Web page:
Separations of unmarried or civil union couples and divorces have been rising since the 1990s. There are a variety of grounds for divorce. Separation or divorce is the only way out for some couples. It is said that one marriage out of two will end in a divorce. Applications for divorce are sometimes made a few weeks or months after the marriage celebration, other times decades later. It is important, first of all, to differentiate between annulment of a marriage and divorce as such, which are completely different processes. To apply for a divorce it is necessary to invoke one or more of the grounds that are explained in this article. If you wish to divorce and you have decided to make an amicable divorce, Mtre Mona Salehi, Notary, is available to support you in your amicable divorce process.
The grounds for divorce
Divorce is the dissolution of marriage. The divorce is pronounced by a judgement of the Superior Court of Quebec.
The Divorce Act is a federal law that applies in Quebec. The Divorce Act sets out the grounds for seeking a divorce.
There are three grounds recognized in Quebec and Canada to seek a divorce:
- the spouses have been living separately (in de facto separation) for at least 1 year;
- physical or mental cruelty.
Applying for divorce when the spouses are living separately
One of the valid grounds for divorce is the end of living together. For this, the spouses must prove that they do not live together and that at least one of the spouses no longer wishes to live together. However, judges are increasingly aware of the economic realities of couples. They understand that one can live at the same address and no longer be a couple for financial reasons. They may be housemates in some way, but evidenced as having separate rooms, non-communication between the spouses, basic expenses such as food not being shared, the absence of sexual relations, the absence of social life as a couple, etc.
Applying for divorce for adultery
Adultery is the act of having voluntary sexual relationships with someone other than one’s spouse since the date of the marriage. To prove adultery as a grounds for a divorce, the adultery must be proved by testimony, which can be done by one of the persons seeking the divorce or by another person. The spouse who has committed adultery may also admit it in court. Both the testimony and the admission of adultery are made by a written statement. For the grounds of adultery to be accepted, the spouses will have to prove that they are not colluding and have not chosen this grounds for divorce in order to divorce more quickly.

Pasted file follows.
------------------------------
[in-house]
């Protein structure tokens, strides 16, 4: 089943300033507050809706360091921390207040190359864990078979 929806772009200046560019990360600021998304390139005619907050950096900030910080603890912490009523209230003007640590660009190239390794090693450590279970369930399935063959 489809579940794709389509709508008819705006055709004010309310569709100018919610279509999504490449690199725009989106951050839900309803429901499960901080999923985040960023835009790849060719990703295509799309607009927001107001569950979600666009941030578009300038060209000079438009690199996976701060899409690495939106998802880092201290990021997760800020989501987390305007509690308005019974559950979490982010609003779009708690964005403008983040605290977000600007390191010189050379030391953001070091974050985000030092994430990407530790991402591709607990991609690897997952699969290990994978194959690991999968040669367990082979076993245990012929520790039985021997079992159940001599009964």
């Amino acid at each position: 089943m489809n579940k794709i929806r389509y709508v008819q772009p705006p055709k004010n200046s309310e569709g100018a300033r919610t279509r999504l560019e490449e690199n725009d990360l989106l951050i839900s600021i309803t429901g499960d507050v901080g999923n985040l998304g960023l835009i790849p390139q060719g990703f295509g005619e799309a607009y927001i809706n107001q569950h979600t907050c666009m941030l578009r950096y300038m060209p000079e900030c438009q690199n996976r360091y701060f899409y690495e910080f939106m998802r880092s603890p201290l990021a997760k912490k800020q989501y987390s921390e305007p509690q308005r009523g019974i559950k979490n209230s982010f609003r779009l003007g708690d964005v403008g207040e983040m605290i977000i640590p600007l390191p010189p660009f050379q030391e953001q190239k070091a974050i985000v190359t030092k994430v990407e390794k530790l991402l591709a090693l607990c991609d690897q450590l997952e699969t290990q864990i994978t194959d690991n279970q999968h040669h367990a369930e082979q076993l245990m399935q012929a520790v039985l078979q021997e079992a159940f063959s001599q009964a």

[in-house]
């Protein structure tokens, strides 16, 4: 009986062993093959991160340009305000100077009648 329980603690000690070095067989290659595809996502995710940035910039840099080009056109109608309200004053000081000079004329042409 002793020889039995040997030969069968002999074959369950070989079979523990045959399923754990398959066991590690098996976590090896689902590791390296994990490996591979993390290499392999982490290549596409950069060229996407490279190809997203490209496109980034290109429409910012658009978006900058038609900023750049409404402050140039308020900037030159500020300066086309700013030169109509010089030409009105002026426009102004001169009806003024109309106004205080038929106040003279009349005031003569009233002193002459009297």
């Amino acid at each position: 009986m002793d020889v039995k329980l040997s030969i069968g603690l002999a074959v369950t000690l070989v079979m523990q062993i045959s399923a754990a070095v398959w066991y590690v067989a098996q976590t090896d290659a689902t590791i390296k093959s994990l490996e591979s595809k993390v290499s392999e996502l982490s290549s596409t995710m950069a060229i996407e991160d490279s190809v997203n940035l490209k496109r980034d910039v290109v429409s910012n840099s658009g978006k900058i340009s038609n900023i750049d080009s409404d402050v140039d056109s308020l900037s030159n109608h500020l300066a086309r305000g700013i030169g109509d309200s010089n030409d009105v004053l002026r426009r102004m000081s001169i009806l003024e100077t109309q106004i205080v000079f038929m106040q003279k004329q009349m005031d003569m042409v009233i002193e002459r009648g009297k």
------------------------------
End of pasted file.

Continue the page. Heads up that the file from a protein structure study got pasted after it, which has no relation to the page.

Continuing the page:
Applying for a divorce for physical or mental cruelty
When one of the spouses is a victim of mental or physical cruelty exercised by the other spouse, there is a legal and serious grounds to apply for divorce.
Physical cruelty occurs when one of the spouses acts in a way that harms the safety or physical integrity of the other spouse by using force or coercion.
Mental or psychological cruelty occurs when one of the spouses behaves in a way that interferes with the mental safety or psychological integrity of the other who can then be considered a victim of mental cruelty.
In both cases, the testimony of one of the spouses and the admission of the other may be accepted, as well as the testimony of other persons or of a health professional who issues a medical or psychological report
The solution of amicable divorce with a notary
If there is agreement on the grounds and form of the divorce, amicable divorce is the solution which will permit spouses to divorce quickly and not spend thousands of dollars in legal fees and lawyers fees. The price of an amicable divorce is much less than the price of a disputed divorce. Amicable divorce is the solution to be considered when there is a separation, to avoid hassle and heavy expenses.
The notary, who is the jurist of the agreement, is ideally suited to support you in your amicable divorce process. Mtre Mona Salehi will support you throughout your amicable divorce. Contact us at 514-903-8560 to make an appointment for your divorce.
In addition, a survey by the Léger firm conducted at the end of 2016 revealed that 81% of Quebecers would deal with a notary to have an amicable divorce agreement approved by a court. This survey also revealed that there is a real benefit for Quebecers to deal with a notary to have a draft divorce agreement (amicable divorce) approved by a court.